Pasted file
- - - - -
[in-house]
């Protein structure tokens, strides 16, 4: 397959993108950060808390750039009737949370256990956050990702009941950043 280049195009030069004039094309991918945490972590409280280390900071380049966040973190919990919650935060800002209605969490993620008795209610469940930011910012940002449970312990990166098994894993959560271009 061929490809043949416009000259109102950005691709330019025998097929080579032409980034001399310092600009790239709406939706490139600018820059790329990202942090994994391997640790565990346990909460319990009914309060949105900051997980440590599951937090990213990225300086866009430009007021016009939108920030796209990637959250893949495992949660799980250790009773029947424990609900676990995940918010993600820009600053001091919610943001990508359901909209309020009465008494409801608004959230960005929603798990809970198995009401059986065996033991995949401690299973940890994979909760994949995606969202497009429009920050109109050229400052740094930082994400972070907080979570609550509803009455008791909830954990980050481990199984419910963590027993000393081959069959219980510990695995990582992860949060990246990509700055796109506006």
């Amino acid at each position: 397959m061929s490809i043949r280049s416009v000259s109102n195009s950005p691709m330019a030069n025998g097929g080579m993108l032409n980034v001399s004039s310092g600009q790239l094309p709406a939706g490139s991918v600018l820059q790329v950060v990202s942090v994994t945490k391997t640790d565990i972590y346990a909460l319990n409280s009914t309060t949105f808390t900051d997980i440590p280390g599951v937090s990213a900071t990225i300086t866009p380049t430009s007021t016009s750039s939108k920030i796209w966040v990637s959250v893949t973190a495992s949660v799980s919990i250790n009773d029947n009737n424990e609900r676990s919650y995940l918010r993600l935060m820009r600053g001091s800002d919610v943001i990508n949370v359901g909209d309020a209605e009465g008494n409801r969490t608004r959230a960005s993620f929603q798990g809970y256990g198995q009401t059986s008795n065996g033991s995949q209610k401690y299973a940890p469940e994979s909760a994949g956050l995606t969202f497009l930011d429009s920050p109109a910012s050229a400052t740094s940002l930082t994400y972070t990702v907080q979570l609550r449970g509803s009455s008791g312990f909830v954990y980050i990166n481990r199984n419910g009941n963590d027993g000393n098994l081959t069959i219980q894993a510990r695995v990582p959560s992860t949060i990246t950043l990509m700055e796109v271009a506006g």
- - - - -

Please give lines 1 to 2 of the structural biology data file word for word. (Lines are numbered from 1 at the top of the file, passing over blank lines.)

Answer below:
[in-house]
């Protein structure tokens, strides 16, 4: 397959993108950060808390750039009737949370256990956050990702009941950043 280049195009030069004039094309991918945490972590409280280390900071380049966040973190919990919650935060800002209605969490993620008795209610469940930011910012940002449970312990990166098994894993959560271009 061929490809043949416009000259109102950005691709330019025998097929080579032409980034001399310092600009790239709406939706490139600018820059790329990202942090994994391997640790565990346990909460319990009914309060949105900051997980440590599951937090990213990225300086866009430009007021016009939108920030796209990637959250893949495992949660799980250790009773029947424990609900676990995940918010993600820009600053001091919610943001990508359901909209309020009465008494409801608004959230960005929603798990809970198995009401059986065996033991995949401690299973940890994979909760994949995606969202497009429009920050109109050229400052740094930082994400972070907080979570609550509803009455008791909830954990980050481990199984419910963590027993000393081959069959219980510990695995990582992860949060990246990509700055796109506006």